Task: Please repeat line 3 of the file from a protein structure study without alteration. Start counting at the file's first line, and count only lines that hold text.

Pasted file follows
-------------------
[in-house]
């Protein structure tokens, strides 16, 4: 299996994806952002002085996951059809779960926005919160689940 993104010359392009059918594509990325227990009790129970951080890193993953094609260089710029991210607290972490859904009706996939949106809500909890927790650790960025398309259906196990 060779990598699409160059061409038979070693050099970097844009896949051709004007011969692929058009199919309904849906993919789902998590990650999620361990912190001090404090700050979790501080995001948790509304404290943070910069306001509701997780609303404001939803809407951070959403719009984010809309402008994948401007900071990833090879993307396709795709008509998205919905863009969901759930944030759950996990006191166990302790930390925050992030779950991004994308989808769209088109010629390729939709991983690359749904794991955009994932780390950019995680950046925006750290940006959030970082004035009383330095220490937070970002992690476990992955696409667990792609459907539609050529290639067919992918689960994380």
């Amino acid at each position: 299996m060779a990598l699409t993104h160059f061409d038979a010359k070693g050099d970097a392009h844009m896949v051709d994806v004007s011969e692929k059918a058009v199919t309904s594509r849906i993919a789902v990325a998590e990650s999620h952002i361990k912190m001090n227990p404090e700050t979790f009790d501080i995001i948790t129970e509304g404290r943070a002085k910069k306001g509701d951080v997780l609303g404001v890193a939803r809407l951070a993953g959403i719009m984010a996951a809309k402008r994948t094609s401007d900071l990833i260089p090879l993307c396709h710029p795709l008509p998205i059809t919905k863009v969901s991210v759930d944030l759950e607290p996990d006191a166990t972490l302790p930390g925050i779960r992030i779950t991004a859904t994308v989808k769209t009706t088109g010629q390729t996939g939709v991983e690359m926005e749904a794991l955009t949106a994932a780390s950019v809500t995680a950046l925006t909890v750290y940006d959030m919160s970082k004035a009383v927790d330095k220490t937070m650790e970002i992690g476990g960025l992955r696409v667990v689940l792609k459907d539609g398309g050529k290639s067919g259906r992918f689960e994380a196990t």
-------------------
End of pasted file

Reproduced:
């Amino acid at each position: 299996m060779a990598l699409t993104h160059f061409d038979a010359k070693g050099d970097a392009h844009m896949v051709d994806v004007s011969e692929k059918a058009v199919t309904s594509r849906i993919a789902v990325a998590e990650s999620h952002i361990k912190m001090n227990p404090e700050t979790f009790d501080i995001i948790t129970e509304g404290r943070a002085k910069k306001g509701d951080v997780l609303g404001v890193a939803r809407l951070a993953g959403i719009m984010a996951a809309k402008r994948t094609s401007d900071l990833i260089p090879l993307c396709h710029p795709l008509p998205i059809t919905k863009v969901s991210v759930d944030l759950e607290p996990d006191a166990t972490l302790p930390g925050i779960r992030i779950t991004a859904t994308v989808k769209t009706t088109g010629q390729t996939g939709v991983e690359m926005e749904a794991l955009t949106a994932a780390s950019v809500t995680a950046l925006t909890v750290y940006d959030m919160s970082k004035a009383v927790d330095k220490t937070m650790e970002i992690g476990g960025l992955r696409v667990v689940l792609k459907d539609g398309g050529k290639s067919g259906r992918f689960e994380a196990t």